Men of the Time, eleventh edition/Arthur, Chester Allan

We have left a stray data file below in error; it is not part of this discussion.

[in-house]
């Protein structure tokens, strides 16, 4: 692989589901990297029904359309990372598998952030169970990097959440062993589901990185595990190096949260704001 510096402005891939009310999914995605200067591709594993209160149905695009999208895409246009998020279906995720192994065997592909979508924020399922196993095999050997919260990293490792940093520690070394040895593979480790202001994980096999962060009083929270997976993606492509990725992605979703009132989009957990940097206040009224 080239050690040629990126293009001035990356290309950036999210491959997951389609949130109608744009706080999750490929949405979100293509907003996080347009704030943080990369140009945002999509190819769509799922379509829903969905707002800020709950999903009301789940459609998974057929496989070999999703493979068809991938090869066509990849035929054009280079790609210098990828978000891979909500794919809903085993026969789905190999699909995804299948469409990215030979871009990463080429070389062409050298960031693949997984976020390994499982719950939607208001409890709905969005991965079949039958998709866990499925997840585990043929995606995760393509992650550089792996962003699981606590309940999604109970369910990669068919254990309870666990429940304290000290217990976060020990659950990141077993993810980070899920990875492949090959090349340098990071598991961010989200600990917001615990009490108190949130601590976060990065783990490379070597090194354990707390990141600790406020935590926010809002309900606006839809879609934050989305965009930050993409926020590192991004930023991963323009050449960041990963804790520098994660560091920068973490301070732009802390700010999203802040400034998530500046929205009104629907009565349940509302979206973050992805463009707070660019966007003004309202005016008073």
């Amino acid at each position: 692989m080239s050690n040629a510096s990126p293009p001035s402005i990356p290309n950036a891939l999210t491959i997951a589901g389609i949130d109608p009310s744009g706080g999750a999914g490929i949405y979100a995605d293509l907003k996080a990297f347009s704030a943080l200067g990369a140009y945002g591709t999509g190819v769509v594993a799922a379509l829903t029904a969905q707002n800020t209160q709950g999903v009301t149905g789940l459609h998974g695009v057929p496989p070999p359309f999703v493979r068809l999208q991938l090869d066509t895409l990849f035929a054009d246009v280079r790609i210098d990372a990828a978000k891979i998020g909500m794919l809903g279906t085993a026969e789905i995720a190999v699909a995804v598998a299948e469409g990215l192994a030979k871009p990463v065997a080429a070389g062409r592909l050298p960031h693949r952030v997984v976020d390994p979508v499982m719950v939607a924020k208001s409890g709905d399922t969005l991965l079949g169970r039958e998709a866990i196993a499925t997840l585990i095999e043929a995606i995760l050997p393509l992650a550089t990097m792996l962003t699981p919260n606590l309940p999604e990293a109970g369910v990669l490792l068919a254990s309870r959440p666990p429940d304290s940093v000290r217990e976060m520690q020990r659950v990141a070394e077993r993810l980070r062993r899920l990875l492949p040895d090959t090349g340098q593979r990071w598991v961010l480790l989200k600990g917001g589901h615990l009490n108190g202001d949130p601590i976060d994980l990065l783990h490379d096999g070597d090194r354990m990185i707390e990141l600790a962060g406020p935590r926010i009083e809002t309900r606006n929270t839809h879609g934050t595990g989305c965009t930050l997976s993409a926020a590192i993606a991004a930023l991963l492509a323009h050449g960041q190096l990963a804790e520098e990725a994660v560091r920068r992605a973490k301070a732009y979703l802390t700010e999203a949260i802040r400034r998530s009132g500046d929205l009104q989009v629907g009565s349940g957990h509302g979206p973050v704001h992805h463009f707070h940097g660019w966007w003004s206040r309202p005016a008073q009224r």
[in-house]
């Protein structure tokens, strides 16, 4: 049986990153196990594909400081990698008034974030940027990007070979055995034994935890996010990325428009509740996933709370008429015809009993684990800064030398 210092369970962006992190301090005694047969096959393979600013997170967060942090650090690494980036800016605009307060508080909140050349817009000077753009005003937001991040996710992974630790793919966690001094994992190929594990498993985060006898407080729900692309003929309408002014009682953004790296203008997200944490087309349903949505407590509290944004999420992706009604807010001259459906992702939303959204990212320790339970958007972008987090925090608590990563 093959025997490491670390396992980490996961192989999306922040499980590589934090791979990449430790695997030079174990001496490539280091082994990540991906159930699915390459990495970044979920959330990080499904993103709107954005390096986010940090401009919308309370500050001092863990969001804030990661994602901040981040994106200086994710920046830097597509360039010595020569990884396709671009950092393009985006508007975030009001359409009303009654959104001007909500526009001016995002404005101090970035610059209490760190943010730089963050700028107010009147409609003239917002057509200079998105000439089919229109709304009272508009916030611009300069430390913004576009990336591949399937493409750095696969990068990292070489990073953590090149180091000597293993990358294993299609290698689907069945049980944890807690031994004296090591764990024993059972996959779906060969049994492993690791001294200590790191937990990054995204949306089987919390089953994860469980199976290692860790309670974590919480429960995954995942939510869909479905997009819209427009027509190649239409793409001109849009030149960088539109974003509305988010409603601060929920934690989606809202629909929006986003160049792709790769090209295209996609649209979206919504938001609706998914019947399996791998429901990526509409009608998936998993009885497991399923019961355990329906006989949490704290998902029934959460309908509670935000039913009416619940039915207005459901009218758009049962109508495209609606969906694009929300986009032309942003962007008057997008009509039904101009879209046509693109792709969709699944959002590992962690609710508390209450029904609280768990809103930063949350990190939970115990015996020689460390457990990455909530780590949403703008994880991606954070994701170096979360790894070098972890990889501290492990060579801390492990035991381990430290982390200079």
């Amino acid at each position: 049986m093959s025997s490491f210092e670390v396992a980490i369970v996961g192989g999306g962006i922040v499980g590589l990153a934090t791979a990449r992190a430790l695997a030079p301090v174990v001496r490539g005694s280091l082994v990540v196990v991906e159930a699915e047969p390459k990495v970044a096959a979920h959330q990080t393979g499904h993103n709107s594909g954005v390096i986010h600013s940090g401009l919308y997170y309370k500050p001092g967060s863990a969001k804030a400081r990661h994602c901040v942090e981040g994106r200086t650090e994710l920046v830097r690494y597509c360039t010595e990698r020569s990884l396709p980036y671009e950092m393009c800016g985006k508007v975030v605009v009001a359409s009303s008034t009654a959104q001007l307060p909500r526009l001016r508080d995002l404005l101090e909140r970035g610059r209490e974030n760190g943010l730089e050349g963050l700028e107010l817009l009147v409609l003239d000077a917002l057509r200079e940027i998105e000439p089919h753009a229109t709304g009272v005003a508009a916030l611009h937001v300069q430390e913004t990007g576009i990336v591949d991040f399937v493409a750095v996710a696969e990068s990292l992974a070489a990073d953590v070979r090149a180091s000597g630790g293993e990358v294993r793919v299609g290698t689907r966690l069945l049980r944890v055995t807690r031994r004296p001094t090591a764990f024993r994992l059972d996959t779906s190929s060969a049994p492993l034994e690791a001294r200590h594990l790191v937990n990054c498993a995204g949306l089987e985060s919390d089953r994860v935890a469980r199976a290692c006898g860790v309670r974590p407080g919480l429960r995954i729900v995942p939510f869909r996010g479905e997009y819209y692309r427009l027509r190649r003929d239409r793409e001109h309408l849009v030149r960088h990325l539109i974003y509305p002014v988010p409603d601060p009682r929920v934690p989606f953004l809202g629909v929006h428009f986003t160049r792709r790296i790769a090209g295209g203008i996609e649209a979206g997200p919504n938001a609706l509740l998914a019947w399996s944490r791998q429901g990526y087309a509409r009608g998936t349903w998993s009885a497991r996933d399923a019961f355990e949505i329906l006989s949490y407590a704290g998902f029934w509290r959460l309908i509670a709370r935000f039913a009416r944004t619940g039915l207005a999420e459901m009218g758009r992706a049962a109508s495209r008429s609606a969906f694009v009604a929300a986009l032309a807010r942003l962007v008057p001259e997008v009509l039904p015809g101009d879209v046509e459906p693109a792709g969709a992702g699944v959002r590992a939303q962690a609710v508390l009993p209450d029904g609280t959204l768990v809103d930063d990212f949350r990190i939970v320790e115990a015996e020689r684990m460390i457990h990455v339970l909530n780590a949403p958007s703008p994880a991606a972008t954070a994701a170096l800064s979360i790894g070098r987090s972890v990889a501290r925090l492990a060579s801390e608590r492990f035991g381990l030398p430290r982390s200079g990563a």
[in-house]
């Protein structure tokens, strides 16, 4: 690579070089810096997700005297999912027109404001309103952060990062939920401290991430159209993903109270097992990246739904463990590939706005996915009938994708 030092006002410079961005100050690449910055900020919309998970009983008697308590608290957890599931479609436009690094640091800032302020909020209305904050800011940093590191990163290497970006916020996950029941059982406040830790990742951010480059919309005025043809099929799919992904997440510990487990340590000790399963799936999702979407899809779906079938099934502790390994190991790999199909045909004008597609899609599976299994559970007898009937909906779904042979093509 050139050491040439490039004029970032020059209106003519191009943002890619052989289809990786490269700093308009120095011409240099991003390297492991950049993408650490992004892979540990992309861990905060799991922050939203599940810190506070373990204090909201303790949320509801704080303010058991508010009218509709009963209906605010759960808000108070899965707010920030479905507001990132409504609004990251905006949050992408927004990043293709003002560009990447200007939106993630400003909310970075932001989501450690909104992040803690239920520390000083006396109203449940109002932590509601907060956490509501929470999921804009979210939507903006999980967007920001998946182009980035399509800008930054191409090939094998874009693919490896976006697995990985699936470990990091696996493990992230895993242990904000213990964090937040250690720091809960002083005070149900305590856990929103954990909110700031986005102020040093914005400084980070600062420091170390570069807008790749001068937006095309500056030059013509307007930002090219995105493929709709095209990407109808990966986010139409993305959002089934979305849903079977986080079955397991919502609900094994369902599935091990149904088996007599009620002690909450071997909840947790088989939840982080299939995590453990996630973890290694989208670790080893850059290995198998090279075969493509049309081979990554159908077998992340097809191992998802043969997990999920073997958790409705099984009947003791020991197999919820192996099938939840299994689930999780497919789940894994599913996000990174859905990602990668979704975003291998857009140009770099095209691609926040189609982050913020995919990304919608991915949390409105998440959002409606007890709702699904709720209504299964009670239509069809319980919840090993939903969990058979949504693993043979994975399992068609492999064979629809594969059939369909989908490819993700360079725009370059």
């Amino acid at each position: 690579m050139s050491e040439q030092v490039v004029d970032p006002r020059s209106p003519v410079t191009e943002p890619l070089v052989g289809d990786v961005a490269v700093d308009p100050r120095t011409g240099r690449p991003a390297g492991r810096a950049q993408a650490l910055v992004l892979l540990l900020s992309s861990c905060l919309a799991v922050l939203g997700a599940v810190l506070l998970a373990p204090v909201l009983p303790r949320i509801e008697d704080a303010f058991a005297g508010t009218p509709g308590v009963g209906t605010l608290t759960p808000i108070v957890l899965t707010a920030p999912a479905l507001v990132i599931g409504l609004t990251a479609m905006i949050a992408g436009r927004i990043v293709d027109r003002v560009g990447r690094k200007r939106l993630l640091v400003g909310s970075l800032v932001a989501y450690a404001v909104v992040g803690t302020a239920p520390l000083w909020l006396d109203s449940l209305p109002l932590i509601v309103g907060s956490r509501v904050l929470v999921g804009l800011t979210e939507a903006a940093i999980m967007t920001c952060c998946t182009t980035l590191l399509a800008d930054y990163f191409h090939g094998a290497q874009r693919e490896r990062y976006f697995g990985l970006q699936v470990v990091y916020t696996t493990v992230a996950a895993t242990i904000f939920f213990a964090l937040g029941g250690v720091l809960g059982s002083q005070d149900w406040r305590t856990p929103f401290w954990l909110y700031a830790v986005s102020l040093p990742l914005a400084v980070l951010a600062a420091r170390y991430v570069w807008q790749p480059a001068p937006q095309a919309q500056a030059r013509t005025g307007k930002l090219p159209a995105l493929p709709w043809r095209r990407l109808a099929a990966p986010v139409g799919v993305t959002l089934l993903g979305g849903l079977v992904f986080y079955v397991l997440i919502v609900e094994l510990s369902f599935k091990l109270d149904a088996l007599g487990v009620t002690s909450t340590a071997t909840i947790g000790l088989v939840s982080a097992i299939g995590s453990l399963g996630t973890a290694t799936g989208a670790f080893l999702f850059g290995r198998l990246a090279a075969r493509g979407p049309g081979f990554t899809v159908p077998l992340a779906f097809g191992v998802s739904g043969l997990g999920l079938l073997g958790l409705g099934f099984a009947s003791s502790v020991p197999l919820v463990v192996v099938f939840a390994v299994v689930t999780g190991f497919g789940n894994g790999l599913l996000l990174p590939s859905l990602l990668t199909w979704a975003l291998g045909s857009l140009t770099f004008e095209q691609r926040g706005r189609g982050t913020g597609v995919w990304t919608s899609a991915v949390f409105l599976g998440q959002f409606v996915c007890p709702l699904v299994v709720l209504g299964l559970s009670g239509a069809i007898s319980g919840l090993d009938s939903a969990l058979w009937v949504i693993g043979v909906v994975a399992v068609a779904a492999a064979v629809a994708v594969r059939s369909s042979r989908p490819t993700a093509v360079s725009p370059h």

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ARTHUR, Chester Allan, twenty-first President of the United States, was born in Franklin County, Vermont, October 5, 1830. His father was a Scotchman, and pastor of Baptist churches in Vermont and New York. After his graduation as B.A. from Union College, Mr. Arthur studied law and began the practice (1850) in New York City, where he has since resided. Originally a Whig, he joined the Republican Party on its formation, and soon became a prominent leader in New York. At the outbreak of the civil war he was entrusted by Gov. Morgan with the arming and subsisting of the troops raised in New York, and was successively made Engineer-in-Chief, Inspector-General, and Quartermaster-General, equipping and sending to the field sixty-eight regiments of infantry, six battalions and ten batteries in the space of four months. In 1871 he was appointed Collector of the port of New York City, which position he retained until 1878, when he was removed by President Hayes. When the dissensions arose in the Republican Party, Mr. Arthur placed himself on what is known as the "Stalwart" side. At the National Convention in Chicago in 1880 the Anti-Stalwart wing was successful in preventing the nomination of Gen. Grant to the Presidency, and in securing that of Mr. Garfleld. Mr. Arthur was then nominated as Vice-President in order that both wings of the Party might be represented on the ticket. The Republicans were successful in the ensuing election, and the assassination of President Garfield within six months of his inauguration by Charles J. Guiteau, raised Mr. Arthur to the Presidency, September 19, 1881.